"SkinsIn" Leathercrafting

Take some nice clean vegetable tanned cowhide and a little bit of understanding and discover the joy of an age old craft.

The thickness of leather is measured in 64th's of an inch and this corresponds to another measurement of weight, so the thickness of leather is described in ounces. The square foot of leather that is 7/64 of an inch thick should weigh 7 ounces and will be called 7/8 or 6/7 ounce cowhide. A good heavy belt is from seven to ten ounces in weight or 7/64" to 10/64" in thickness. The process of tooling a design into leather involves cutting into the first few ounces of thickness with a knife blade and then bringing the design into relief by stamping down into the background. Various other techniques are often applied to add relief but it is always amazing just how much a piece can come alive with so little thickness to tool. Most often the work is then transformed into a very useful and personal product. Leather goods have been valued highly for thousands of years. Think for just a moment about all those old belts, shoes and other leather stuff that you just can't seem to throw away long after you stopped using them. You can it call it an art, a craft, or just plain therapy, but the result is often something that is a pleasure to see and, even if it is not a great looking piece, it will probably work well and last a long time. Below are a few of my pieces that I have managed to keep:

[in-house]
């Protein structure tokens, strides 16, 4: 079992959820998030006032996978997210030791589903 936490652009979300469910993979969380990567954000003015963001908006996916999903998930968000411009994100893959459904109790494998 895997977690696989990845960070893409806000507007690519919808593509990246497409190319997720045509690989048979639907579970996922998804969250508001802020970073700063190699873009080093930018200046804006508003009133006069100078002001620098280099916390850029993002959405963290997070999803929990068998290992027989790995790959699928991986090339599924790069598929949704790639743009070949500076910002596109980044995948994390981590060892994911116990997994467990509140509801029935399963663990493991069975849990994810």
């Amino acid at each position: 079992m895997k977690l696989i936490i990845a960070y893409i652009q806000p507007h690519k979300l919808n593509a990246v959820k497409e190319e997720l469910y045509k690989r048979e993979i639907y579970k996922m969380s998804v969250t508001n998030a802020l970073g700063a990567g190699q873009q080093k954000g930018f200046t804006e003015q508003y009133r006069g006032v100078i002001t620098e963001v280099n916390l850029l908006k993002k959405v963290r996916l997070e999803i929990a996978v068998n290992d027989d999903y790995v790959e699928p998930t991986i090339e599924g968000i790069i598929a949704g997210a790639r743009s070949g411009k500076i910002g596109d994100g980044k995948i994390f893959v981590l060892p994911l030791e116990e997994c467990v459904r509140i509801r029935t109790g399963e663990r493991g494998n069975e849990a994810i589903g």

If you want to see more detail just click on the image of course.

Leather Picture - Sailing Ship This carving of the sailing ship (11" x 14") was made to demonstrate how well white "Cova Dye" would stick to leather. The sails are pushed out from the back a little (embossed), but the 7/8 oz. tooling cowhide works well when there are many overlaps. The hardest part was cutting the lines. I remember using a steel ruler.
 
Switch Plate You may often find yourself looking for things to make from various size smaller pieces and all sizes and weights become useful for a wide variety of interesting projects This switch plate cover is a good example of a useful item which can be decorated in a wide variety of interesting styles to suit any room in the house. I have also seen metal backing applied for stiffness and 3/4 oz. used to cover an old metal plate.This cover plate (2 3/4" x 4 1/2") is made from belt weight cowhide with strips glued to the back to build it out on the edge. I believe the design is from a Tandy Doodle Page by Gene Noland..
 


Saddle Lamp Image This is a traditional saddle lamp that I made as a Christmas present. It is important to rubber cement the 3/4 oz. cowhide down to a lightweight tag board so it does not go all out of shape as you tool it. I used rawhide for the shade but I did not have the time to burn a scene on it. This is sure a good project to get a lot of tooling mileage out of a rather small quantity of leather. After punching holes in the rawhide, I soaked it in a bucket of water for about 20 minutes before shaping it to the frame. Don't think that you would want to soak it too long or it would stretch too much.


Pintail Ducks This carving of a pair of Pintail Ducks (9"x 12") took some special care because in is often difficult to cut two parallel line and not have them run together. If cuts do cross them, the top grain of the leather will often separate from the bottom and be rather unsightly. It is better to bevel the leather at points of intersection. Some day this should be colored but for now it is hanging on the wall with just a light coat of TanKote on it. This was also taken from a Tandy Doodle Page.

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